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Other drug names: A-Am An-Az B C-Ch Ci-Cz D-Dh Di-Dz E F G H I-J K-L M-Mh Mi-Mz N-Nh Ni-Nz O P-Pl Pm-Pz Q-R S-Sn So-Sz T-To Tp-Tz U-V W-Z 0-9   

Thyroglobulin

IMPORTANT WARNING:

Thyroid hormone should not be used to treat obesity in patients with normal thyroid function. Thyroid hormone is ineffective for weight reduction in normal thyroid patients and may cause serious or life-threatening toxicity, especially when taken with amphetamines. Talk to your doctor about the potential risks associated with this medication.

Why is this medication prescribed?

Thyroglobulin supplies the body with thyroid hormone and is used to treat hypothyroidism, a condition where the thyroid gland does not produce enough thyroid hormone. When your body does not have enough thyroid hormone, it does not function properly, resulting in poor growth, slow speech, lack of energy, weight gain, hair loss, dry thick skin, and increased sensitivity to cold. When taken correctly, thyroglobulin reverses these symptoms.

This medication is sometimes prescribed for other uses; ask your doctor or pharmacist for more information.

How should this medicine be used?

Thyroglobulin comes as a tablet to take by mouth. It is usually taken as a single dose before breakfast every day. To control the symptoms of hypothyroidism, it is likely you will take thyroglobulin for the rest of your life. It may take 2 weeks before you notice any change in your symptoms. Follow the directions on your prescription label carefully, and ask your doctor or pharmacist to explain any part you do not understand. Do not take more or less of it or take it more often than prescribed by your doctor.

Continue to take thyroglobulin even if you feel well. Do not stop taking thyroglobulin without talking to your doctor.

What special precautions should I follow?

Before using thyroglobulin,

  • tell your doctor and pharmacist if you are allergic to thyroglobulin, thyroid hormone, or any other drugs.
  • tell your doctor and pharmacist what prescription and nonprescription medications you are taking, especially amphetamines, anticoagulants ('blood thinners') such as warfarin (Coumadin), arthritis medications, aspirin, cholesterol-lowering resins such as cholestyramine (Questran) or colestipol (Colestid), diabetes medications (insulin and tablets), digoxin (Lanoxin), estrogens, oral contraceptives, steroids, and vitamins.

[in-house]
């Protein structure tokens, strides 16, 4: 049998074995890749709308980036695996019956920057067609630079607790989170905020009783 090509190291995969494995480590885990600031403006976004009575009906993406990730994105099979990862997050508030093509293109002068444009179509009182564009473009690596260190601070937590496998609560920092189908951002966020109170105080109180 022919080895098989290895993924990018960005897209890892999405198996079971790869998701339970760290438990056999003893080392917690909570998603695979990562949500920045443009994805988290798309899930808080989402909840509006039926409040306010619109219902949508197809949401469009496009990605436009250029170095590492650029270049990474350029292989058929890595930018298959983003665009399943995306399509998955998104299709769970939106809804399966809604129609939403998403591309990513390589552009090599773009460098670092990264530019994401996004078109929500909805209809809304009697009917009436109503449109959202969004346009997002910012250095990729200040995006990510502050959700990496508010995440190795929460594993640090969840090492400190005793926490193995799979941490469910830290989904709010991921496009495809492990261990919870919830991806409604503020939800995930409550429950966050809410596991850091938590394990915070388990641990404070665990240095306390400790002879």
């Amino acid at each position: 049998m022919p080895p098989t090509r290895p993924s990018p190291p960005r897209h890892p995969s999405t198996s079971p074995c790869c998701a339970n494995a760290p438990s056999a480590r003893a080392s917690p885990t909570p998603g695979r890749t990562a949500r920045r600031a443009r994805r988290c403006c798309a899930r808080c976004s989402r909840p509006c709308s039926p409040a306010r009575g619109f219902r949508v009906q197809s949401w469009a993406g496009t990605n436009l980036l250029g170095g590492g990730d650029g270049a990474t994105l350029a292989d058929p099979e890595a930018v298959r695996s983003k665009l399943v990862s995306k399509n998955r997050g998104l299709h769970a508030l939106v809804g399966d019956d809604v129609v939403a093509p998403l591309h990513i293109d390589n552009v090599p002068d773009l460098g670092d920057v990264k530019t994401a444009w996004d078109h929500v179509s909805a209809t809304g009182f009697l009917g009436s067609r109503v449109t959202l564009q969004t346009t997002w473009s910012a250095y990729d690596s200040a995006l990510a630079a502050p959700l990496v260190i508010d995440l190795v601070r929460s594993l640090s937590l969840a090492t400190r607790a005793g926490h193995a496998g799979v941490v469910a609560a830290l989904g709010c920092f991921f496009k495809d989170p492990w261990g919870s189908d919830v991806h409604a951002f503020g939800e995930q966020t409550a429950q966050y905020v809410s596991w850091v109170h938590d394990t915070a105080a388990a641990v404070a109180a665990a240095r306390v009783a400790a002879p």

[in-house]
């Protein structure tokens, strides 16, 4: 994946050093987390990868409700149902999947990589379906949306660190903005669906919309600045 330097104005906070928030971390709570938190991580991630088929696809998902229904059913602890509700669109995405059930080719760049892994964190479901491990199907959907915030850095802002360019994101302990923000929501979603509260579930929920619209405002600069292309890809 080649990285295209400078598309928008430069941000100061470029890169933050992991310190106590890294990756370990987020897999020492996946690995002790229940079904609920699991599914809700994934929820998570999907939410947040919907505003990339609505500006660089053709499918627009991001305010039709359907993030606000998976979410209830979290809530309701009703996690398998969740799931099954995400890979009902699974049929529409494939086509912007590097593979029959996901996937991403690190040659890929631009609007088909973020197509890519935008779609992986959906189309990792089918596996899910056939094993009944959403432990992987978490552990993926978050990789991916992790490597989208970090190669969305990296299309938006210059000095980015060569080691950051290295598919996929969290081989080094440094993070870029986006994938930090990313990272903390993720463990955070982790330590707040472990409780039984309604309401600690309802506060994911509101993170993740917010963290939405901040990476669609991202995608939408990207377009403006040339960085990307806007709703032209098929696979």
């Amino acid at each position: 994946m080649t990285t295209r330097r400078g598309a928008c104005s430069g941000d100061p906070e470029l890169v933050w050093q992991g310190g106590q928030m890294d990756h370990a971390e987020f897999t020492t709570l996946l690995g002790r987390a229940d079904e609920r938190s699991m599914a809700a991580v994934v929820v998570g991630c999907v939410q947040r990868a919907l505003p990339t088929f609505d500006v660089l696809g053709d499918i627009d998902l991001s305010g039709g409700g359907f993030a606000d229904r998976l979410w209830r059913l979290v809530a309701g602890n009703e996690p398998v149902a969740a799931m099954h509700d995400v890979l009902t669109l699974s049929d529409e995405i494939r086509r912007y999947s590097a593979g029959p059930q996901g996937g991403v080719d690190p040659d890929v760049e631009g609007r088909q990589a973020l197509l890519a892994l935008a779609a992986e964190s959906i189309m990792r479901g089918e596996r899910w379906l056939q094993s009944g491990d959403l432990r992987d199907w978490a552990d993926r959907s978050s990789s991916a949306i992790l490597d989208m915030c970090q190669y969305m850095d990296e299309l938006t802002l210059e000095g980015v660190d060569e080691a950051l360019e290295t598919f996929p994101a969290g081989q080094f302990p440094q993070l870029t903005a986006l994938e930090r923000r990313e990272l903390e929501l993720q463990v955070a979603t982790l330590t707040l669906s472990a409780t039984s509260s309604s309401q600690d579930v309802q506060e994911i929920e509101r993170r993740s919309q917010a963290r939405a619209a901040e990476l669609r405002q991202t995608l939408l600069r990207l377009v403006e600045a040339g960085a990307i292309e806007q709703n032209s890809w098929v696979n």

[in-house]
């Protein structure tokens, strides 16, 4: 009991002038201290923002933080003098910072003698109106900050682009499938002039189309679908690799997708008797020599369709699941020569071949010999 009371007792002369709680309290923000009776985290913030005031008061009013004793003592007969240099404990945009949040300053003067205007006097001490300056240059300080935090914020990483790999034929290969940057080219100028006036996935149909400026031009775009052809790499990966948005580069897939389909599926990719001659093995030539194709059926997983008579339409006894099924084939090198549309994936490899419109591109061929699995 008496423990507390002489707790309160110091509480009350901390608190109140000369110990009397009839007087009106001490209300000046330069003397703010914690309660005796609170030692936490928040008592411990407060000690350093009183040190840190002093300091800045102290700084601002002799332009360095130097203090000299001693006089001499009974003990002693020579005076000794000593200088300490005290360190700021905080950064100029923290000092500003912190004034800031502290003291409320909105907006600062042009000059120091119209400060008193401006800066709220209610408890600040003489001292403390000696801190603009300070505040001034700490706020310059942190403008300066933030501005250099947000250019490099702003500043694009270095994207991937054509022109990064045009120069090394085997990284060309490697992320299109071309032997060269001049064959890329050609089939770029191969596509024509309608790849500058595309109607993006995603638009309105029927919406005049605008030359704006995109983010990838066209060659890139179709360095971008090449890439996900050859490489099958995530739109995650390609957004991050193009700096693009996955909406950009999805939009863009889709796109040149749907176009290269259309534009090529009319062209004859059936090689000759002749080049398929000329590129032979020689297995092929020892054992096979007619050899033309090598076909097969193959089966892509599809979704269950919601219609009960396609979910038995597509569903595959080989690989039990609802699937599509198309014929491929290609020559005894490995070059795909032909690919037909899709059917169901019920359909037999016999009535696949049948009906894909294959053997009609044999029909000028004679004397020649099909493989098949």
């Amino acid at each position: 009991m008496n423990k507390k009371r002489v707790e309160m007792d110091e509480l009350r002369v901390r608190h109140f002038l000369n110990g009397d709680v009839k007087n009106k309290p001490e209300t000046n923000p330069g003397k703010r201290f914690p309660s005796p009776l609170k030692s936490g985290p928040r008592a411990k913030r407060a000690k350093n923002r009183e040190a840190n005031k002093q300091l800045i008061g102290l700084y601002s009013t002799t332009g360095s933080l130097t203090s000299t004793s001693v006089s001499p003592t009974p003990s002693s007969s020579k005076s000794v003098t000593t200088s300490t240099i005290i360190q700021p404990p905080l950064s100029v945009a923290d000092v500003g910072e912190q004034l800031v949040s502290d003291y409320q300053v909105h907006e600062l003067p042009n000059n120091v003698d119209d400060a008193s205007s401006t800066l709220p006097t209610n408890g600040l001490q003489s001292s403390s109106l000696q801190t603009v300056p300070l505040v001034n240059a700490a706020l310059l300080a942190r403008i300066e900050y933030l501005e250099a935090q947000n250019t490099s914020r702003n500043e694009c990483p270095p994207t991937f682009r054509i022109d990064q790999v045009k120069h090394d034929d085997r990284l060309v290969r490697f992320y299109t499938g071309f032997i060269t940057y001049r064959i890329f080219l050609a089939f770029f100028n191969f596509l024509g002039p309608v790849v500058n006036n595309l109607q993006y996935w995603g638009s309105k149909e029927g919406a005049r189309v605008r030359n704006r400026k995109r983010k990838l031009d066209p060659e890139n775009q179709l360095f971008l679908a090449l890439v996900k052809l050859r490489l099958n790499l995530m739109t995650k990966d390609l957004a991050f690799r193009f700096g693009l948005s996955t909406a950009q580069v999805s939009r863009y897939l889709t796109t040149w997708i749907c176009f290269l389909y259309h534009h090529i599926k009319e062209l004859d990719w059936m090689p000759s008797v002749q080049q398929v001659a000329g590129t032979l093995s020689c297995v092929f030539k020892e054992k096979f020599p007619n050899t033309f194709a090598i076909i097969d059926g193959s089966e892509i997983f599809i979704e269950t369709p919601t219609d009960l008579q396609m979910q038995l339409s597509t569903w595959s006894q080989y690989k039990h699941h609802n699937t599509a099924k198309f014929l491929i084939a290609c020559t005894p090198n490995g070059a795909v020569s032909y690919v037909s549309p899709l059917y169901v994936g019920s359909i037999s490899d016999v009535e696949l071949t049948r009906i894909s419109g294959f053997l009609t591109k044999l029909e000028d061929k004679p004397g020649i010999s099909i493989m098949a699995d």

• if you take cholestyramine (Questran) or colestipol (Colestid), take it at least 4 hours before or 1 hour after taking your thyroid medication.
  • tell your doctor if you have or have ever had diabetes; hardening of the arteries (atherosclerosis); kidney disease; hepatitis; cardiovascular disease such as high blood pressure, chest pain (angina), arrhythmias, or heart attack; or an underactive adrenal or pituitary gland.
  • tell your doctor if you are pregnant, plan to become pregnant, or are breast-feeding.
  • if you are having surgery, including dental surgery, tell the doctor or dentist that you are taking thyroglobulin.

What special dietary instructions should I follow?

Thyroglobulin may cause an upset stomach. Take thyroglobulin with food or milk.

What should I do if I forget a dose?

Take the missed dose as soon as you remember it. However, if it is almost time for the next dose, skip the missed dose and continue your regular dosing schedule. Do not take a double dose to make up for a missed one.

What side effects can this medication cause?

Although side effects from thyroglobulin are not common, they can occur. Tell your doctor if any of these symptoms are severe or do not go away:

  • weight loss
  • tremor
  • headache
  • upset stomach
  • vomiting
  • diarrhea
  • stomach cramps
  • nervousness
  • irritability
  • insomnia
  • excessive sweating
  • increased appetite
  • fever
  • changes in menstrual cycle
  • sensitivity to heat
  • temporary hair loss, particularly in children during the first month of therapy

If you experience either of the following symptoms, call your doctor immediately:

  • chest pain (angina)
  • rapid or irregular heartbeat or pulse

Keep this medication in the container it came in, tightly closed, and out of reach of children. Store it at room temperature and away from excess heat and moisture (not in the bathroom). Throw away any medication that is outdated or no longer needed. Talk to your pharmacist about the proper disposal of your medication.

In case of emergency/overdose

In case of overdose, call your local poison control center at 1-800-222-1222. If the victim has collapsed or is not breathing, call local emergency services at 911.

What other information should I know?

Keep all appointments with your doctor and the laboratory. Your doctor will order certain lab tests to check your response to thyroglobulin.

Learn the brand name and generic name of your medication. Do not switch brands without talking to your doctor, as each brand of thyroid hormone contains a slightly different amount of the medication.

Do not let anyone else take your medication. Ask your pharmacist any questions you have about refilling your prescription.

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Last updated: Tue, 06 Jan 2009 00:20:03 GMT
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